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Friday, February 27, 2015 |  Madison, WI: 3.0° F  Fair
The Daily
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American Players Theatre's The Two Gentlemen of Verona is an early example of Shakespeare's comedic talent
Valentine (Travis A. Knight, left) and Proteus (Marcus Truschinski) and are close friends who must part ways when one of them departs for Milan.
Credit:Zane Williams

A pre-show downpour at American Players Theatre's outdoor theater in Spring Green didn't delay the opening of The Two Gentlemen of Verona (through Oct. 6). Ushers passed out paper towels along with programs, and everybody went about their business. The play, one of Shakespeare's earliest comedies, can be a bit dreary and ponderous, but it has bright spots as well. We see hints of the Bard's hallmark tropes and themes, including a female character disguising herself as a boy, the bizarre foibles of young lovers, the rocky terrain of friendships and a hasty resolution in the woods.

Proteus (Marcus Truschinski) and Valentine (Travis A. Knight) are close friends who must part ways when Valentine leaves Verona for Milan. He is unable to convince Proteus to accompany him because Proteus is gaga over Julia (Susan Shunk). But Proteus' father insists that he too go to Milan, so the devastated couple exchange rings and pledge their eternal love. Meanwhile, Valentine has fallen for Silvia (Abbey Siegworth), the duke's daughter, in Milan. When Proteus arrives, he's instantly besotted with Silvia, forsaking both Julia and Valentine. Proteus ingratiates himself to the duke (James Pickering) and conspires to have Valentine banished to the woods, where he becomes the leader of a band of outlaws.

Julia, disguising herself as a page, travels to Milan, where she sees firsthand that Proteus is in love with Silvia, who in turn wants nothing to do with him. She proves to be a gracious and loyal lady who risks her safety to track down Valentine. Proteus doesn't detect that his new servant is actually his former love, and all of the couples wind up in the woods, where the things that have come apart are made right.

But the "making right" part of this play creeps me out. Proteus, who initially seems like a just a benign narcissist in the throes of love, turns out to be a malicious cad who puts his best friend in peril, threatens to rape Silvia and is too easily forgiven by those who have been harmed by him. Most troubling is Valentine's quick absolution and subsequent offering up of Silvia to Proteus. I realize my quibbles have more to do with the play than the APT production of it. As always, the company's design is smart, and the cast is topnotch.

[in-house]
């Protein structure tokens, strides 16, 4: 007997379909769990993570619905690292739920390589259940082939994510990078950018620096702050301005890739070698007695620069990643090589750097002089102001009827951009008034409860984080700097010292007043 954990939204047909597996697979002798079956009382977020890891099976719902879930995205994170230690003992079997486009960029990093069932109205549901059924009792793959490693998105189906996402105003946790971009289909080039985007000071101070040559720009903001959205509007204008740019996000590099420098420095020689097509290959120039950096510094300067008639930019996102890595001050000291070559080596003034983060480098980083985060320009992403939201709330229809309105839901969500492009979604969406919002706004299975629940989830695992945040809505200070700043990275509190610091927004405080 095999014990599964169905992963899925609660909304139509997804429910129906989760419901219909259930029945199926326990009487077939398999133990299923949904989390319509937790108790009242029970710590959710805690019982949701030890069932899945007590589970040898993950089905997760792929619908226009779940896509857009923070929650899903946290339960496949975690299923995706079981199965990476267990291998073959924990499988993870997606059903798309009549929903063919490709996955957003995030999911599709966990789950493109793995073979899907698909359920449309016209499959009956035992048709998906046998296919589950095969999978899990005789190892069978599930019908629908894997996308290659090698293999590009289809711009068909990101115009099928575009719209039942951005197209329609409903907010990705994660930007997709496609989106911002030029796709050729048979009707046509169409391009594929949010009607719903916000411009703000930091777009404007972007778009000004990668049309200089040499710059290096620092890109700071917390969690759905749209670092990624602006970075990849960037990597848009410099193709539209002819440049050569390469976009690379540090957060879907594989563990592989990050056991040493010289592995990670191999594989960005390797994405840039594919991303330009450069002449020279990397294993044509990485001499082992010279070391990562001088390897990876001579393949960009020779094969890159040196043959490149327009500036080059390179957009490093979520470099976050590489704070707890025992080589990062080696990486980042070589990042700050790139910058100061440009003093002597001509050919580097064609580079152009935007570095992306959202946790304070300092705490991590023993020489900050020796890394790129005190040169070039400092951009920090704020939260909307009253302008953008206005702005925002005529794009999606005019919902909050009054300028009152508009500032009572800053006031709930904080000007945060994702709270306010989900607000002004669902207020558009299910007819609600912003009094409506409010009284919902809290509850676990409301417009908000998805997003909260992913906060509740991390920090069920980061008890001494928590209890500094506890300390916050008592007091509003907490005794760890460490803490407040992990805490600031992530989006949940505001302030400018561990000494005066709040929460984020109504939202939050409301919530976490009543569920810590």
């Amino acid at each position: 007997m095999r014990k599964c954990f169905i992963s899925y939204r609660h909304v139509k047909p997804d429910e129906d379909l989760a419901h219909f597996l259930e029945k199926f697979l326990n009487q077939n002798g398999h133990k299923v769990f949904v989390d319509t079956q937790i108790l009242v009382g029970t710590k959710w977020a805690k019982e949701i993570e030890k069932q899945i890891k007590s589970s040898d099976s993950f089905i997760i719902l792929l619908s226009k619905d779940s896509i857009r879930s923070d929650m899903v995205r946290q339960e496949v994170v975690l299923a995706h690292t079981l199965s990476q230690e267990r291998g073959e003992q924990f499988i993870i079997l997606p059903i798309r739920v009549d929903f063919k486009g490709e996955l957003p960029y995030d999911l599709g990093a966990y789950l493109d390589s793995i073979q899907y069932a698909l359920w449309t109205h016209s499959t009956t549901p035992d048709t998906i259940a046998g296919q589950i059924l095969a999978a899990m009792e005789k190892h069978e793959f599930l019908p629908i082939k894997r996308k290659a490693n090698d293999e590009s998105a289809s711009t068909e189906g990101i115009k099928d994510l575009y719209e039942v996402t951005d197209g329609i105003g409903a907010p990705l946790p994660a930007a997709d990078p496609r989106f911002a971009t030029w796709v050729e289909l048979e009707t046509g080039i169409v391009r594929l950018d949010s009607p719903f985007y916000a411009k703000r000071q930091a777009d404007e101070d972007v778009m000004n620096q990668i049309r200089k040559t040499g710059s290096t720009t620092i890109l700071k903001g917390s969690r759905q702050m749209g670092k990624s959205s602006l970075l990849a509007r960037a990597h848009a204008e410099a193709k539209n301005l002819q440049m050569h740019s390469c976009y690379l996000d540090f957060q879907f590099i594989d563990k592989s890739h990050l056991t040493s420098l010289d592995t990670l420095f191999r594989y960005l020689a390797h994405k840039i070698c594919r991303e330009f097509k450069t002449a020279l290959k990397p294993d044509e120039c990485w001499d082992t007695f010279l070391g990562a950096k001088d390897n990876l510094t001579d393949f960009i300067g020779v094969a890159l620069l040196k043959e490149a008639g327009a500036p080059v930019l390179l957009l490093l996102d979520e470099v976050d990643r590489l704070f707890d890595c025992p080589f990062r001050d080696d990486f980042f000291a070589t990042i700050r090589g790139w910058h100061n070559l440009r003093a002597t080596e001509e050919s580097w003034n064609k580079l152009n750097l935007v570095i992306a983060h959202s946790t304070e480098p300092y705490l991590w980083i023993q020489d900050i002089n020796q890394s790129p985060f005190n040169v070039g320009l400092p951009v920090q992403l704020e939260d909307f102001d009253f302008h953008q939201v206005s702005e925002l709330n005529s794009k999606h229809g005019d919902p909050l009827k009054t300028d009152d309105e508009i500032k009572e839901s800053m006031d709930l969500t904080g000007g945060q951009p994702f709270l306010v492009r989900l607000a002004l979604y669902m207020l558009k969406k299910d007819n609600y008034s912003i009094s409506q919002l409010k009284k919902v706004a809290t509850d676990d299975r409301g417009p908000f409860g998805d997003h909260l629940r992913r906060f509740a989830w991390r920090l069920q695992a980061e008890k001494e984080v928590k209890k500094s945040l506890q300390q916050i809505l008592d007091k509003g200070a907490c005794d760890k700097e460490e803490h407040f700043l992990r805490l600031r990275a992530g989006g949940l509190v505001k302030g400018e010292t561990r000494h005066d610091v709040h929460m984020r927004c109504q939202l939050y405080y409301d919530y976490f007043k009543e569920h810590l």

It's nice to see Knight come into his own as Valentine, making us believe that he is an honorable man who is true to his love and his dear friend. Truschinski plays Proteus with a smarmy charm that helps you understand why Valentine might put up with his nonsense. Shunk makes Julia radiate a plucky steadfastness and is particularly delightful in a scene where she pieces together a love note she hastily tore apart when feigning disinterest. As Silvia, Siegworth is no shallow beauty. We see her kindness and honor. Ricco Fajardo has some funny moments as the handsome but priggish suitor Thurio.

The most levity comes from three very saucy servants. Kelsey Brennan as the quick-witted Lucetta has amusing scenes with Shunk. Tart-tongued Speed (Will Mobley) supplies sardonic commentary as Valentine attempts to woe Silvia. The play's most hilarious duo is the laugh-out-loud Launce (Steve Haggard) and his dog, Crab. They are such scene stealers that if this play were a TV series and I were a network executive, I would give them their own spinoff immediately. Nimble and droll, Haggard at times interacts with the audience, underscoring his more ribald remarks with a knowing wink. His pros-and-cons list about the milkmaid he desires is priceless.

Here's hoping that APT audiences enjoy a season that is light on rain.

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